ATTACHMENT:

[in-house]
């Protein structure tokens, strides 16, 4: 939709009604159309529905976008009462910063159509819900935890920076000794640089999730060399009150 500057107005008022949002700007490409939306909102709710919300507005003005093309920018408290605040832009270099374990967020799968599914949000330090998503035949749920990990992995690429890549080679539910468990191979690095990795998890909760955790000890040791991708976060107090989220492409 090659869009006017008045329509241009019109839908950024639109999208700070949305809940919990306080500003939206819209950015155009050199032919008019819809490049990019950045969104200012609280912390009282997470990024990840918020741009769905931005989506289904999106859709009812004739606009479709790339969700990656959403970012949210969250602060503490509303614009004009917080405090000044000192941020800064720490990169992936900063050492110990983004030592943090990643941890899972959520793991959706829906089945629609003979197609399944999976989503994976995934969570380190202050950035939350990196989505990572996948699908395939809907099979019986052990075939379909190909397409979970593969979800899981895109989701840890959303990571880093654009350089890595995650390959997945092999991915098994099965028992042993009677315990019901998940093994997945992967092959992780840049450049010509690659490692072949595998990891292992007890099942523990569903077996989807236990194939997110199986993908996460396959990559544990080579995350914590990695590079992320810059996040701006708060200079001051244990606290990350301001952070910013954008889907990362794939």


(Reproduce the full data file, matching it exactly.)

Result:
[in-house]
């Protein structure tokens, strides 16, 4: 939709009604159309529905976008009462910063159509819900935890920076000794640089999730060399009150 500057107005008022949002700007490409939306909102709710919300507005003005093309920018408290605040832009270099374990967020799968599914949000330090998503035949749920990990992995690429890549080679539910468990191979690095990795998890909760955790000890040791991708976060107090989220492409 090659869009006017008045329509241009019109839908950024639109999208700070949305809940919990306080500003939206819209950015155009050199032919008019819809490049990019950045969104200012609280912390009282997470990024990840918020741009769905931005989506289904999106859709009812004739606009479709790339969700990656959403970012949210969250602060503490509303614009004009917080405090000044000192941020800064720490990169992936900063050492110990983004030592943090990643941890899972959520793991959706829906089945629609003979197609399944999976989503994976995934969570380190202050950035939350990196989505990572996948699908395939809907099979019986052990075939379909190909397409979970593969979800899981895109989701840890959303990571880093654009350089890595995650390959997945092999991915098994099965028992042993009677315990019901998940093994997945992967092959992780840049450049010509690659490692072949595998990891292992007890099942523990569903077996989807236990194939997110199986993908996460396959990559544990080579995350914590990695590079992320810059996040701006708060200079001051244990606290990350301001952070910013954008889907990362794939």